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The increase in series production of CGI drove SinterCastrsquos shipments of its proprietary sampling cups to 152700 ndash a 15 increase over 2014 sampling cup shipments and a new record for the group

SinterCast Sets New Records for CGI Production, Revenues

Feb. 22, 2016
Gasoline engine applications driving new impetus to compacted graphite iron demand Record six new orders in 2015 Record sampling cup demand Ahead: thermal-analysis sampling for ductile iron

SinterCast AB, the developer of a proprietary process control package for compacted graphite iron production, reports record-breaking results in revenues and earnings for 2015, as well as impressive progress in expanding the scope of its installations; six new Sinter Cast installation commitments were recorded last year, two in China, and one in each of Brazil, Japan, Portugal, and South Korea.

Except for the new order from Teksid do Brazil, all of these have been commissioned; the new Brazilian installation is expected during Q2 2016.

Compacted graphite iron is a lightweight alternative to gray iron that has been adopted by auto and truck builders for diesel engine blocks and cylinder heads. Lately, CGI has been adopted for some new gasoline engine models.  Stockholm-based Stockholm-based SinterCast

is the world’s largest licenser of technology and supplier of production systems and products used by foundries to produce CGI. It reports a total of 44 installations in 13 countries.

SinterCast’s total revenues (production, sampling cups, installations) drove 2015 revenues to SEK 72.4 million ($8.57 million), an “almost 100% increase in the full year operating result,” according to the group’s release.

Annualized series production of CGI via the SinterCast process increased to 2.1 million “engine equivalents” (105,000 metric tons) in Q4 2015, despite lower shipments in December due to year-end shutdowns.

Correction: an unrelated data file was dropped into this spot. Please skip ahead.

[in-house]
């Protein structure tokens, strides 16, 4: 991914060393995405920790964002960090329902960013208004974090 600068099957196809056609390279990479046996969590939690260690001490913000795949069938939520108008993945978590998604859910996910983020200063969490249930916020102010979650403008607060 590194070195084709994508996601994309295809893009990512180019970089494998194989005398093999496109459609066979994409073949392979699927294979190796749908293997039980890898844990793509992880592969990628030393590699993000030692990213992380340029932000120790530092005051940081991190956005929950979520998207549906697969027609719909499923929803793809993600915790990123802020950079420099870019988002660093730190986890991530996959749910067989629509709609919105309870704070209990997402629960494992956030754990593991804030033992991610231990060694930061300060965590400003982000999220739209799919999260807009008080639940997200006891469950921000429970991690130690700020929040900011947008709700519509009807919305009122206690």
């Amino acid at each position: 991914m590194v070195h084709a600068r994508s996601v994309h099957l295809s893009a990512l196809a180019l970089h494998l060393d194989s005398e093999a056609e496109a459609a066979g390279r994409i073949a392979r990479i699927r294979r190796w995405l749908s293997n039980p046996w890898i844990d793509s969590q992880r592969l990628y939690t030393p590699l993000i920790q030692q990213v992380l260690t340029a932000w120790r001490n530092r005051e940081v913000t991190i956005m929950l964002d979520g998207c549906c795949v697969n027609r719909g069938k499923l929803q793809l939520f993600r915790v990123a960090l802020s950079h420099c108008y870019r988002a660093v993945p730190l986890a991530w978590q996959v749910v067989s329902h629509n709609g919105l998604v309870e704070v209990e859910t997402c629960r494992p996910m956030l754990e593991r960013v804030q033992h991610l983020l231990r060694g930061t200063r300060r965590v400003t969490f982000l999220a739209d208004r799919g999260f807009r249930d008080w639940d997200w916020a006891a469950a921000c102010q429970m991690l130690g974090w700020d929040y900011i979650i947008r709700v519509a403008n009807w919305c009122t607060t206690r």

In his summary comments to the group’s year-end financial statement, president and CEO Dr. Steve Dawson noted that annualized series production of CGI by SinterCast licensees had grown 18% over 2014’s total to 2.1 “engine equivalents’ (1 = 50 kg), or 105,000 metric tons.  The rise in series production also led to a 15% increase in shipments of SinterCast sampling cups, to a new record total of 152,700.

Whereas the growth of CGI has mainly been driven by passenger and commercial vehicle diesel engine programs (cylinder blocks, exhaust system parts), the latest trend driving new demand involves gasoline engines for passenger vehicles and light trucks. SinterCast cited 2015’s increase in series production supporting Ford Motor Co. gasoline engines, as well as continuing strong demand for 3.0-liter V6 diesel engines installed in Audi, Fiat Chrysler, and Ford vehicles. 

The outlook calls for passenger vehicles to continue to be a strong driver of CGI demand, with new vehicle applications coming for the new Ford engine and with the start of delivery for a 5.0-liter V8 diesel engine in the new Nissan Titan pick-up truck. 

SinterCast also pointed to growing demand for CGI for industrial diesel engines, as well as an all-new application in an aviation diesel engine produced by Engineered Propulsion Systems.

In addition to the progress of its compacted graphite iron technology, SinterCast reported it is making progress in its development of a customized thermal-analysis sampling device for ductile iron production. And, it noted without elaboration that it is developing other technologies, “within and beyond the scope of thermal analysis - to improve quality and production efficiency in the cast iron foundry industry.”

About the Author

Robert Brooks | Content Director

Robert Brooks has been a business-to-business reporter, writer, editor, and columnist for more than 20 years, specializing in the primary metal and basic manufacturing industries. His work has covered a wide range of topics, including process technology, resource development, material selection, product design, workforce development, and industrial market strategies, among others. Currently, he specializes in subjects related to metal component and product design, development, and manufacturing — including castings, forgings, machined parts, and fabrications.

Brooks is a graduate of Kenyon College (B.A. English, Political Science) and Emory University (M.A. English.)